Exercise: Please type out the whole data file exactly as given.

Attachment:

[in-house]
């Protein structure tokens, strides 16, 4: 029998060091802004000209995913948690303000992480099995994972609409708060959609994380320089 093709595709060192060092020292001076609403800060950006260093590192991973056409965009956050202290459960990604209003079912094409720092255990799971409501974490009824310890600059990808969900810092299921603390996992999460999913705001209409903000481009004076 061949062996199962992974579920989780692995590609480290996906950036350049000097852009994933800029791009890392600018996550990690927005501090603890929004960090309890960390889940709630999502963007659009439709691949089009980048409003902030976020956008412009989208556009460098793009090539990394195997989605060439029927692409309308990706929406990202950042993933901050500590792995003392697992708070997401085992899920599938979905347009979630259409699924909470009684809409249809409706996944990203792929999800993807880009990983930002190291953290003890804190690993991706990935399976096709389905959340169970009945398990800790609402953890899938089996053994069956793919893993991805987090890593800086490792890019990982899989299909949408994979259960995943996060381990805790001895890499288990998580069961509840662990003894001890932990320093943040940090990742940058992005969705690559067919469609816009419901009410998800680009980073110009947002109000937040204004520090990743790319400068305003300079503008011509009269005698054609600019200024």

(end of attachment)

[in-house]
């Protein structure tokens, strides 16, 4: 029998060091802004000209995913948690303000992480099995994972609409708060959609994380320089 093709595709060192060092020292001076609403800060950006260093590192991973056409965009956050202290459960990604209003079912094409720092255990799971409501974490009824310890600059990808969900810092299921603390996992999460999913705001209409903000481009004076 061949062996199962992974579920989780692995590609480290996906950036350049000097852009994933800029791009890392600018996550990690927005501090603890929004960090309890960390889940709630999502963007659009439709691949089009980048409003902030976020956008412009989208556009460098793009090539990394195997989605060439029927692409309308990706929406990202950042993933901050500590792995003392697992708070997401085992899920599938979905347009979630259409699924909470009684809409249809409706996944990203792929999800993807880009990983930002190291953290003890804190690993991706990935399976096709389905959340169970009945398990800790609402953890899938089996053994069956793919893993991805987090890593800086490792890019990982899989299909949408994979259960995943996060381990805790001895890499288990998580069961509840662990003894001890932990320093943040940090990742940058992005969705690559067919469609816009419901009410998800680009980073110009947002109000937040204004520090990743790319400068305003300079503008011509009269005698054609600019200024």